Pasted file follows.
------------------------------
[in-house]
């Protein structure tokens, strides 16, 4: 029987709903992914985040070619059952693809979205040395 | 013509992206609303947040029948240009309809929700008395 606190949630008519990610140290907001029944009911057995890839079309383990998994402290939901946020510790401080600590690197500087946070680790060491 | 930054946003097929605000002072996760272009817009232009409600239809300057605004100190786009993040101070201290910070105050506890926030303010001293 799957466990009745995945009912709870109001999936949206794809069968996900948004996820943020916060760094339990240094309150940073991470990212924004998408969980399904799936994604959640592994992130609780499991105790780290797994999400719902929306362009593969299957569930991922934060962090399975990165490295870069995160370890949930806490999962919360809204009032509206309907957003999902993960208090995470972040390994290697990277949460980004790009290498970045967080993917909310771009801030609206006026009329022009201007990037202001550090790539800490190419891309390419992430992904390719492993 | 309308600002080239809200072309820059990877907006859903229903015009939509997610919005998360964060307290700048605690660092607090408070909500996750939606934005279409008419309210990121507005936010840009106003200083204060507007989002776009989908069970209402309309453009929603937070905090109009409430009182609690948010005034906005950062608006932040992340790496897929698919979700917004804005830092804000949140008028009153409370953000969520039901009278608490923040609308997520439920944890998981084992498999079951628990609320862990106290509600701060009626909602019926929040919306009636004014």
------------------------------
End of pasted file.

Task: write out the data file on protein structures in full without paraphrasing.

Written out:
[in-house]
């Protein structure tokens, strides 16, 4: 029987709903992914985040070619059952693809979205040395 | 013509992206609303947040029948240009309809929700008395 606190949630008519990610140290907001029944009911057995890839079309383990998994402290939901946020510790401080600590690197500087946070680790060491 | 930054946003097929605000002072996760272009817009232009409600239809300057605004100190786009993040101070201290910070105050506890926030303010001293 799957466990009745995945009912709870109001999936949206794809069968996900948004996820943020916060760094339990240094309150940073991470990212924004998408969980399904799936994604959640592994992130609780499991105790780290797994999400719902929306362009593969299957569930991922934060962090399975990165490295870069995160370890949930806490999962919360809204009032509206309907957003999902993960208090995470972040390994290697990277949460980004790009290498970045967080993917909310771009801030609206006026009329022009201007990037202001550090790539800490190419891309390419992430992904390719492993 | 309308600002080239809200072309820059990877907006859903229903015009939509997610919005998360964060307290700048605690660092607090408070909500996750939606934005279409008419309210990121507005936010840009106003200083204060507007989002776009989908069970209402309309453009929603937070905090109009409430009182609690948010005034906005950062608006932040992340790496897929698919979700917004804005830092804000949140008028009153409370953000969520039901009278608490923040609308997520439920944890998981084992498999079951628990609320862990106290509600701060009626909602019926929040919306009636004014």